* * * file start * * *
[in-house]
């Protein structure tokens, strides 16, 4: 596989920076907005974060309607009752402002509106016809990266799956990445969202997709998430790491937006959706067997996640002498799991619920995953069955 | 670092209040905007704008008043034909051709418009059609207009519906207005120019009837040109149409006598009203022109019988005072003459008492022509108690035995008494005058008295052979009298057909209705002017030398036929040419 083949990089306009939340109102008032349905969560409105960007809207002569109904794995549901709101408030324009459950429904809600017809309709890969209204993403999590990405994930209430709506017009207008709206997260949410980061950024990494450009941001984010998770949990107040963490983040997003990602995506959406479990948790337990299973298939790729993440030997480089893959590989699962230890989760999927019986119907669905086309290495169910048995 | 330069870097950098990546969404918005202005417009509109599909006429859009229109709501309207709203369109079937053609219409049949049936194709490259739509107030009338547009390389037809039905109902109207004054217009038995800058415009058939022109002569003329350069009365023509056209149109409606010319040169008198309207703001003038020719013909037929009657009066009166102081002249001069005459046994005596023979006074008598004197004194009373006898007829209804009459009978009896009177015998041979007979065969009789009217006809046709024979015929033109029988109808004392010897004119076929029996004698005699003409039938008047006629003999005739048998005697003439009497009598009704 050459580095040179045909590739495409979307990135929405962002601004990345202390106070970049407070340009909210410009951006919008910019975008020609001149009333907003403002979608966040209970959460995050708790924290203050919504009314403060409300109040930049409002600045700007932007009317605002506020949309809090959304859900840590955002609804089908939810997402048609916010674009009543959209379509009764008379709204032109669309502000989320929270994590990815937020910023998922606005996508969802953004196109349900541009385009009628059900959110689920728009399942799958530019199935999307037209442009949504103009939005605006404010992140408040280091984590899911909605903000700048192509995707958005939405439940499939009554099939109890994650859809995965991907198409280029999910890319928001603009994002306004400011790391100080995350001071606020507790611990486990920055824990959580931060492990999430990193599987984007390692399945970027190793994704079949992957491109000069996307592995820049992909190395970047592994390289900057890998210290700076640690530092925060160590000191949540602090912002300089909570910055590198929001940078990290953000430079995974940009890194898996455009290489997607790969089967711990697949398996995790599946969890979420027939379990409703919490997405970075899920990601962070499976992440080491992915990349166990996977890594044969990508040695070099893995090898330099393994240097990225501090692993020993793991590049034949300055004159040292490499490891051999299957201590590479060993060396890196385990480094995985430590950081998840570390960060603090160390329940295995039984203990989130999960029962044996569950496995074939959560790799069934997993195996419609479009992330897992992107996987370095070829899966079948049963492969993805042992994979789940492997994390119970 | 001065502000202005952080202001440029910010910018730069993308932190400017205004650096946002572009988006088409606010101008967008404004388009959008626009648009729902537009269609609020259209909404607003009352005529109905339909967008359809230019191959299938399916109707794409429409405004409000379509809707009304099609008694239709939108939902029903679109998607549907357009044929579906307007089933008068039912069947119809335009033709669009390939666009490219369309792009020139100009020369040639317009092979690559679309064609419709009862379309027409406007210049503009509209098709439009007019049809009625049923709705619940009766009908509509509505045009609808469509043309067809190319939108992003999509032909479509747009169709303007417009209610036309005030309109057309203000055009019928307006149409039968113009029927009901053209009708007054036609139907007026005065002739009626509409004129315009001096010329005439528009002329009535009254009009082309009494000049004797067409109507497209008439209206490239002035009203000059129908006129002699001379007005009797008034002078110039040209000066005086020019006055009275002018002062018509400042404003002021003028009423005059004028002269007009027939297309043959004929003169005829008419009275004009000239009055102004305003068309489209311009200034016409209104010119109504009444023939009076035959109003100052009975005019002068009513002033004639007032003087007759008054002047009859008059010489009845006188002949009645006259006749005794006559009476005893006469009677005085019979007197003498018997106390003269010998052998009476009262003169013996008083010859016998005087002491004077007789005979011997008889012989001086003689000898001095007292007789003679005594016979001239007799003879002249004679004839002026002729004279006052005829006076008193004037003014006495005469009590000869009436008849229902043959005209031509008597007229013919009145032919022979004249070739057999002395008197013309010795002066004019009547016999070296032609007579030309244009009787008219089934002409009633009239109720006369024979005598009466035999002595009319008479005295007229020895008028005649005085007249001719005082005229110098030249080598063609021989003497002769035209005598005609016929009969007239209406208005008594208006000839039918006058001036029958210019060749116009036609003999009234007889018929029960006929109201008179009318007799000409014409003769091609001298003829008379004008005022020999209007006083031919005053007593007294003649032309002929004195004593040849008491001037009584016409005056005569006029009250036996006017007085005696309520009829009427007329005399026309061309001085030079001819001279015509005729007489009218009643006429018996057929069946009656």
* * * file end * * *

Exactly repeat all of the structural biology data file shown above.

[in-house]
């Protein structure tokens, strides 16, 4: 596989920076907005974060309607009752402002509106016809990266799956990445969202997709998430790491937006959706067997996640002498799991619920995953069955 | 670092209040905007704008008043034909051709418009059609207009519906207005120019009837040109149409006598009203022109019988005072003459008492022509108690035995008494005058008295052979009298057909209705002017030398036929040419 083949990089306009939340109102008032349905969560409105960007809207002569109904794995549901709101408030324009459950429904809600017809309709890969209204993403999590990405994930209430709506017009207008709206997260949410980061950024990494450009941001984010998770949990107040963490983040997003990602995506959406479990948790337990299973298939790729993440030997480089893959590989699962230890989760999927019986119907669905086309290495169910048995 | 330069870097950098990546969404918005202005417009509109599909006429859009229109709501309207709203369109079937053609219409049949049936194709490259739509107030009338547009390389037809039905109902109207004054217009038995800058415009058939022109002569003329350069009365023509056209149109409606010319040169008198309207703001003038020719013909037929009657009066009166102081002249001069005459046994005596023979006074008598004197004194009373006898007829209804009459009978009896009177015998041979007979065969009789009217006809046709024979015929033109029988109808004392010897004119076929029996004698005699003409039938008047006629003999005739048998005697003439009497009598009704 050459580095040179045909590739495409979307990135929405962002601004990345202390106070970049407070340009909210410009951006919008910019975008020609001149009333907003403002979608966040209970959460995050708790924290203050919504009314403060409300109040930049409002600045700007932007009317605002506020949309809090959304859900840590955002609804089908939810997402048609916010674009009543959209379509009764008379709204032109669309502000989320929270994590990815937020910023998922606005996508969802953004196109349900541009385009009628059900959110689920728009399942799958530019199935999307037209442009949504103009939005605006404010992140408040280091984590899911909605903000700048192509995707958005939405439940499939009554099939109890994650859809995965991907198409280029999910890319928001603009994002306004400011790391100080995350001071606020507790611990486990920055824990959580931060492990999430990193599987984007390692399945970027190793994704079949992957491109000069996307592995820049992909190395970047592994390289900057890998210290700076640690530092925060160590000191949540602090912002300089909570910055590198929001940078990290953000430079995974940009890194898996455009290489997607790969089967711990697949398996995790599946969890979420027939379990409703919490997405970075899920990601962070499976992440080491992915990349166990996977890594044969990508040695070099893995090898330099393994240097990225501090692993020993793991590049034949300055004159040292490499490891051999299957201590590479060993060396890196385990480094995985430590950081998840570390960060603090160390329940295995039984203990989130999960029962044996569950496995074939959560790799069934997993195996419609479009992330897992992107996987370095070829899966079948049963492969993805042992994979789940492997994390119970 | 001065502000202005952080202001440029910010910018730069993308932190400017205004650096946002572009988006088409606010101008967008404004388009959008626009648009729902537009269609609020259209909404607003009352005529109905339909967008359809230019191959299938399916109707794409429409405004409000379509809707009304099609008694239709939108939902029903679109998607549907357009044929579906307007089933008068039912069947119809335009033709669009390939666009490219369309792009020139100009020369040639317009092979690559679309064609419709009862379309027409406007210049503009509209098709439009007019049809009625049923709705619940009766009908509509509505045009609808469509043309067809190319939108992003999509032909479509747009169709303007417009209610036309005030309109057309203000055009019928307006149409039968113009029927009901053209009708007054036609139907007026005065002739009626509409004129315009001096010329005439528009002329009535009254009009082309009494000049004797067409109507497209008439209206490239002035009203000059129908006129002699001379007005009797008034002078110039040209000066005086020019006055009275002018002062018509400042404003002021003028009423005059004028002269007009027939297309043959004929003169005829008419009275004009000239009055102004305003068309489209311009200034016409209104010119109504009444023939009076035959109003100052009975005019002068009513002033004639007032003087007759008054002047009859008059010489009845006188002949009645006259006749005794006559009476005893006469009677005085019979007197003498018997106390003269010998052998009476009262003169013996008083010859016998005087002491004077007789005979011997008889012989001086003689000898001095007292007789003679005594016979001239007799003879002249004679004839002026002729004279006052005829006076008193004037003014006495005469009590000869009436008849229902043959005209031509008597007229013919009145032919022979004249070739057999002395008197013309010795002066004019009547016999070296032609007579030309244009009787008219089934002409009633009239109720006369024979005598009466035999002595009319008479005295007229020895008028005649005085007249001719005082005229110098030249080598063609021989003497002769035209005598005609016929009969007239209406208005008594208006000839039918006058001036029958210019060749116009036609003999009234007889018929029960006929109201008179009318007799000409014409003769091609001298003829008379004008005022020999209007006083031919005053007593007294003649032309002929004195004593040849008491001037009584016409005056005569006029009250036996006017007085005696309520009829009427007329005399026309061309001085030079001819001279015509005729007489009218009643006429018996057929069946009656």